It is 22 years since Graeme Atkinson stepped through the Deepdale entrance door to start his association with Preston North End.
He joined the Lilywhites in November 1994 from Hull City, sold a vision of progression by a club who had recently got new owners in the shape of Baxi.
Within 18 months, PNE had won the Third Division title, Gary Peters’ men lifting the trophy against the backdrop of the brand new Sir Tom Finney Stand – part one of the ground’s redevelopment.
Atkinson scored on his North End debut, always a good way for a new player to introduce himself.
Unfortunately it came in a 3-1 defeat at Hartlepool, with two of his team-mates failing to finish the game – Ryan Kidd and Stuart Hicks got red cards.
Wind the clock forward to 2016 and Atkinson still wears the Preston crest when he goes to work, the same one which had been on his shirt that freezing cold afternoon on the Teesside coast.
He is the education manager at the Preston North End Community and Education Trust.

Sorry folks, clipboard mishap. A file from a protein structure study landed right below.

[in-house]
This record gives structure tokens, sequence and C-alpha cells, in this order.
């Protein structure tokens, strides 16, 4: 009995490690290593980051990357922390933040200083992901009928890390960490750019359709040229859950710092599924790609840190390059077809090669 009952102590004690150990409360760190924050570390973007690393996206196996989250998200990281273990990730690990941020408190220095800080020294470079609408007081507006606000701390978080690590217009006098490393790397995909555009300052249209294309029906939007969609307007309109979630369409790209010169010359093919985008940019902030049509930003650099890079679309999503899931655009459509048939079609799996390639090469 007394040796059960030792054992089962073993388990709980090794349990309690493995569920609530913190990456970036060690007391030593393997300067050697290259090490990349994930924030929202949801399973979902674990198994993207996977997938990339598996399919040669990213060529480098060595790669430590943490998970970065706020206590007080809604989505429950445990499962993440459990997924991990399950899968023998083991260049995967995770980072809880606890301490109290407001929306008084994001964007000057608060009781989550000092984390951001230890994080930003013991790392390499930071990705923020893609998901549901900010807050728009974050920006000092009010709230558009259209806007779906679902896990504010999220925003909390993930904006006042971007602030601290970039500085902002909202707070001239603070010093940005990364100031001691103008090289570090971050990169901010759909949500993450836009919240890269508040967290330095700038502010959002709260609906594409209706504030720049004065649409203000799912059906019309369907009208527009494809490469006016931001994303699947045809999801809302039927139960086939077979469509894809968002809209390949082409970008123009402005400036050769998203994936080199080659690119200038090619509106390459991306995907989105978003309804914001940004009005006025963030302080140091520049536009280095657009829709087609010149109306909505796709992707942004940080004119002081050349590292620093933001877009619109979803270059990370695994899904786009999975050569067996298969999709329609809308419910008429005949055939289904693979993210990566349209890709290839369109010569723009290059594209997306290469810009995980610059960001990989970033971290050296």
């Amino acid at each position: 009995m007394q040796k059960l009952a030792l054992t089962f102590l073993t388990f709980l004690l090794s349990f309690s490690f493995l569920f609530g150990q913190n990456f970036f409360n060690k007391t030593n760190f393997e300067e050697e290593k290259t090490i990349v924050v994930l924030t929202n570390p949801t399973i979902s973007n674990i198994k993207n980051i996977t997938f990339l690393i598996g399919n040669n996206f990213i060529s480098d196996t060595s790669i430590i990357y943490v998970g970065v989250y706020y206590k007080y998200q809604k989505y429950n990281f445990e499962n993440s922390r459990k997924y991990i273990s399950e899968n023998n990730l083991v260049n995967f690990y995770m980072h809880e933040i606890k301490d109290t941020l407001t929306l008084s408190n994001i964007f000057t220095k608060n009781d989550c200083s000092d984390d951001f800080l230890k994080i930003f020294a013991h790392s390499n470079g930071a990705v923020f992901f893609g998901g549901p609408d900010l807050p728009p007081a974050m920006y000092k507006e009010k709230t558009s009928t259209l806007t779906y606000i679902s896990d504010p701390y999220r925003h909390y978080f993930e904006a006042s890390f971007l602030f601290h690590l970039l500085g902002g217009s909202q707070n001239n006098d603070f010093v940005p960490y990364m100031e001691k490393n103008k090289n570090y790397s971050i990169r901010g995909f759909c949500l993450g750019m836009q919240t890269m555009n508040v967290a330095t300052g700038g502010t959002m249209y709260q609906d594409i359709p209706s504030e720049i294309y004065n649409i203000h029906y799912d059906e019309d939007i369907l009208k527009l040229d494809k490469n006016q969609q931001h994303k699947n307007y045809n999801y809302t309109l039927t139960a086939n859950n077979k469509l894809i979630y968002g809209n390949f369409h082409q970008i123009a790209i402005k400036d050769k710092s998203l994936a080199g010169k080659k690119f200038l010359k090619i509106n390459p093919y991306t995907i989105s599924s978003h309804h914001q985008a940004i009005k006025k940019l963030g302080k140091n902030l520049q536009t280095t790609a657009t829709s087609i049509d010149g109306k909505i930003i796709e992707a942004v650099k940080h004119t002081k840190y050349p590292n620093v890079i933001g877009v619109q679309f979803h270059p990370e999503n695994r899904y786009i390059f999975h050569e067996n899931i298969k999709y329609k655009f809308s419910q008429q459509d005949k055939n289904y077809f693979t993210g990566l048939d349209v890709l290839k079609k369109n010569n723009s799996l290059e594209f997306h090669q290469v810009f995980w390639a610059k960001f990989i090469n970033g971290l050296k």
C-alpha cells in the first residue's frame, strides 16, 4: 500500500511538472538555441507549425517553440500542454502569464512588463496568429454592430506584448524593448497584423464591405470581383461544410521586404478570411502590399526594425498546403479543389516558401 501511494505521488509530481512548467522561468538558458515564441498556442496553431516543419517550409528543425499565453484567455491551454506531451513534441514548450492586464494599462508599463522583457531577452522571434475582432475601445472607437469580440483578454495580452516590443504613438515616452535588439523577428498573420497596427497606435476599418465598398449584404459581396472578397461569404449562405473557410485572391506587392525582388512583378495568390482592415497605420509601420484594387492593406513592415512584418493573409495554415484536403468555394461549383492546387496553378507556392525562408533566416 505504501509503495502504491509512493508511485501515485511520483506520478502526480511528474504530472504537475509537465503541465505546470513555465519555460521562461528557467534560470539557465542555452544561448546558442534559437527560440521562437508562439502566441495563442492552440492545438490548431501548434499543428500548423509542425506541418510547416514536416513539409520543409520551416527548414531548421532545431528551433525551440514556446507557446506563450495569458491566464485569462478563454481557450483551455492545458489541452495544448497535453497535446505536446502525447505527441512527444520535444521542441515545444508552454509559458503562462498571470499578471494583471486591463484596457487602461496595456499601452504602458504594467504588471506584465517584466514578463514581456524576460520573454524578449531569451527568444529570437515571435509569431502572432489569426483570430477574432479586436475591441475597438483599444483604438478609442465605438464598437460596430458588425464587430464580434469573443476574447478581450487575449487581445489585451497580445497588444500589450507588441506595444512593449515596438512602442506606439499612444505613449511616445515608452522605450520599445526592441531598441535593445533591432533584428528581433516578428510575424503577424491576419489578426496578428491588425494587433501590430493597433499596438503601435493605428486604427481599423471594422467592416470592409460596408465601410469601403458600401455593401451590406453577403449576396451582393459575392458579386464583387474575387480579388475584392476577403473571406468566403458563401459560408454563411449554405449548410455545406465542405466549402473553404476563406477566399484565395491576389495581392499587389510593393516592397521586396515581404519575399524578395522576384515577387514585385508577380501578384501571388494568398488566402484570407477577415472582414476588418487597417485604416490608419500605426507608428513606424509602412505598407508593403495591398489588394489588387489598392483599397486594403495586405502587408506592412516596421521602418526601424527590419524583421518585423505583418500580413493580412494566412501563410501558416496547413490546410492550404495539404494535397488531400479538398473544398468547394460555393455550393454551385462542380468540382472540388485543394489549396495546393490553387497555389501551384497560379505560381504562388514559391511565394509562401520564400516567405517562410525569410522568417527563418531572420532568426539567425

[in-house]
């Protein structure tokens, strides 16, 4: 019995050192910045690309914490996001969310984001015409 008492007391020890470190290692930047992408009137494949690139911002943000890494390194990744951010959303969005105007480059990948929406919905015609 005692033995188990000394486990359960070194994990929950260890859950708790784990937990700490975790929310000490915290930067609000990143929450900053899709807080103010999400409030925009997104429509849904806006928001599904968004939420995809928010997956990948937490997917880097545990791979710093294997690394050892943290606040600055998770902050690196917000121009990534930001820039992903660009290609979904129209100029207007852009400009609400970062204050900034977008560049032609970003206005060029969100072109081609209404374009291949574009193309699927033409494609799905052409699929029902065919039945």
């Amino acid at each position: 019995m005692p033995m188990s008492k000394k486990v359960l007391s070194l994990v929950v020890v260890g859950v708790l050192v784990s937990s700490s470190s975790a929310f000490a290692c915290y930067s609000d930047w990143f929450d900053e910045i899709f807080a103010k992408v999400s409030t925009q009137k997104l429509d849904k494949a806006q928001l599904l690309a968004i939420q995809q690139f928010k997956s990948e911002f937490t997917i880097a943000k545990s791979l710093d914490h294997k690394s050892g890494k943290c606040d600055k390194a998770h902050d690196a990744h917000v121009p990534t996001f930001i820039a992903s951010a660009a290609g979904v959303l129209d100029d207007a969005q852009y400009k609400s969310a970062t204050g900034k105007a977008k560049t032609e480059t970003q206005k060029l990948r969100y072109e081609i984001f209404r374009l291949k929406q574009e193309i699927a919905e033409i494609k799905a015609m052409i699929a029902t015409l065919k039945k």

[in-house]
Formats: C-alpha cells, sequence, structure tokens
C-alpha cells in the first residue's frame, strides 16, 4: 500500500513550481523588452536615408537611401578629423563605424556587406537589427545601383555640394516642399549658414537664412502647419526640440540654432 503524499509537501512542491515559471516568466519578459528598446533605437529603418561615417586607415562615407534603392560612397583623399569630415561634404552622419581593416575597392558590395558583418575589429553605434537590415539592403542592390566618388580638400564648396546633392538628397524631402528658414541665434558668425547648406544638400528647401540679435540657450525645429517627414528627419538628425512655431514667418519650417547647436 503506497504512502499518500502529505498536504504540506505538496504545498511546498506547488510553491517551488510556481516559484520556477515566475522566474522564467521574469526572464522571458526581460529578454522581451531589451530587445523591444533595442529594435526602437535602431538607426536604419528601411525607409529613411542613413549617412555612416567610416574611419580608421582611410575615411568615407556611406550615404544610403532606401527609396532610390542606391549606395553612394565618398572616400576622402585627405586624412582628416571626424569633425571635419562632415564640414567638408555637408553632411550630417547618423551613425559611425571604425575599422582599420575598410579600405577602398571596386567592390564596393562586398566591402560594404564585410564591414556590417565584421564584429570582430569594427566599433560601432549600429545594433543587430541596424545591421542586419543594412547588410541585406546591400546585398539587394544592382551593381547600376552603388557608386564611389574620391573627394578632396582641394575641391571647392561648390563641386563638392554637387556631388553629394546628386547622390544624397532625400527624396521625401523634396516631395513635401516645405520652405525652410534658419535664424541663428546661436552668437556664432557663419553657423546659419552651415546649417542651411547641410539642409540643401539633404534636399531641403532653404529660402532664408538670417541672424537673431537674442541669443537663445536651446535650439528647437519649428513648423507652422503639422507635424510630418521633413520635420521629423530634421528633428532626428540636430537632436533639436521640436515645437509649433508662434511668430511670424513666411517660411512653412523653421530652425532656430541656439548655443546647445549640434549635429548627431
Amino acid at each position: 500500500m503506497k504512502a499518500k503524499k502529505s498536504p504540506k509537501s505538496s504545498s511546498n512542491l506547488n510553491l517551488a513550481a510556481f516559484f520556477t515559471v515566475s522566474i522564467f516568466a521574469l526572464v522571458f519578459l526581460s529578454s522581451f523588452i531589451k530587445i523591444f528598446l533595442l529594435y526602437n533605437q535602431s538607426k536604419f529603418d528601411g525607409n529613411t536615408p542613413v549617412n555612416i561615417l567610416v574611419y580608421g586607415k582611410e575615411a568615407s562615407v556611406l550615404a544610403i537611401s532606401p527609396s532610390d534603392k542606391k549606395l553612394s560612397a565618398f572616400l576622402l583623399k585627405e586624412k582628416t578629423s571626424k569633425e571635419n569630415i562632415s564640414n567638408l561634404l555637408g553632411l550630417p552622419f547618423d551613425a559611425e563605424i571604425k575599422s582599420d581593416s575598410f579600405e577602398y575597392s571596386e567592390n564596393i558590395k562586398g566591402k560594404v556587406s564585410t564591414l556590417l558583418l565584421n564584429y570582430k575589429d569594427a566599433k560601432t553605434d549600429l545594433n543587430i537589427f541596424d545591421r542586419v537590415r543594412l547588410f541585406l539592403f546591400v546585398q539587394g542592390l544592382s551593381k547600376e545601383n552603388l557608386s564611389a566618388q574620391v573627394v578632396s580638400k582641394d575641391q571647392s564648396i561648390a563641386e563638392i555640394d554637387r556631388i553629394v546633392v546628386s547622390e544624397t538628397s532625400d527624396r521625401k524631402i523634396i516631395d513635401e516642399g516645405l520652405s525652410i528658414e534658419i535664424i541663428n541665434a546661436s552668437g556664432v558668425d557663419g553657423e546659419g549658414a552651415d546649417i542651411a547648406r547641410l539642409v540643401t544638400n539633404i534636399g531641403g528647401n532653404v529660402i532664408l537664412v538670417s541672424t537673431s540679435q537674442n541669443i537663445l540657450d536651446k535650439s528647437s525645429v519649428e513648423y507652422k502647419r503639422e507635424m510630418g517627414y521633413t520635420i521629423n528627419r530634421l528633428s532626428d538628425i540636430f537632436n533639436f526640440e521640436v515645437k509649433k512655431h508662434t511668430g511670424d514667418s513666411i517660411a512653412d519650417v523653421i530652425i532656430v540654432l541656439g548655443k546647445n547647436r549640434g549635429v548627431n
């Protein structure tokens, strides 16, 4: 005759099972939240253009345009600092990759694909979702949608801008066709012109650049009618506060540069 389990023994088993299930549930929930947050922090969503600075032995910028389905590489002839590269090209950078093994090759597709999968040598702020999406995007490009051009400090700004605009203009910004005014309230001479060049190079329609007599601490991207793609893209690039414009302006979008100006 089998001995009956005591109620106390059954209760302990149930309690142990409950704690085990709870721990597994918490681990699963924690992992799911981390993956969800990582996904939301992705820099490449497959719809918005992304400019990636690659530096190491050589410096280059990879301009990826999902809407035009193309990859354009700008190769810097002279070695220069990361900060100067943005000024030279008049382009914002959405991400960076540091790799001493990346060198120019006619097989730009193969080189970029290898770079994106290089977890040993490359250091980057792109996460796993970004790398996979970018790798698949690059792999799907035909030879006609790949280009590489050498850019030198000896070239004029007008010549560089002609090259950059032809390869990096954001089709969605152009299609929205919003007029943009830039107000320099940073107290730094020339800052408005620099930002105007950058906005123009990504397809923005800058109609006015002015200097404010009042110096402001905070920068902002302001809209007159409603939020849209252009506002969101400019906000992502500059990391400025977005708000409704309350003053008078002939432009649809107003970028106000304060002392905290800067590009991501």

Based in the Alan Kelly Town End at Deepdale, Atkinson oversees the education courses run by the trust.
There are 37 students on the level 2 and 3 BTEC course and seven more studying for a foundation degree in community coaching.
Atkinson intends becoming a familiar face at school careers evenings, showing that PNE can be a place for teenagers to do the next step of their education.
Since finishing playing, his background has been in sport education.
He worked at Myerscough College for 10 years and has a teaching qualification.
“Hopefully the students can see a pathway from level two BTEC through to a foundation degree and then a job here,” said Atkinson.
“They could branch into teaching, while I have a couple of students at the moment who attend coaching sessions with myself at PNE’s academy – that is an option.
“The students get a variety of experience, they work with primary school kids through our schools’ programme.
“They see the academy through the performance analysis system and are seeing the elite side of the club – the first-team players at weekends.
“Sometimes they get the chance to speak with the players in the classroom.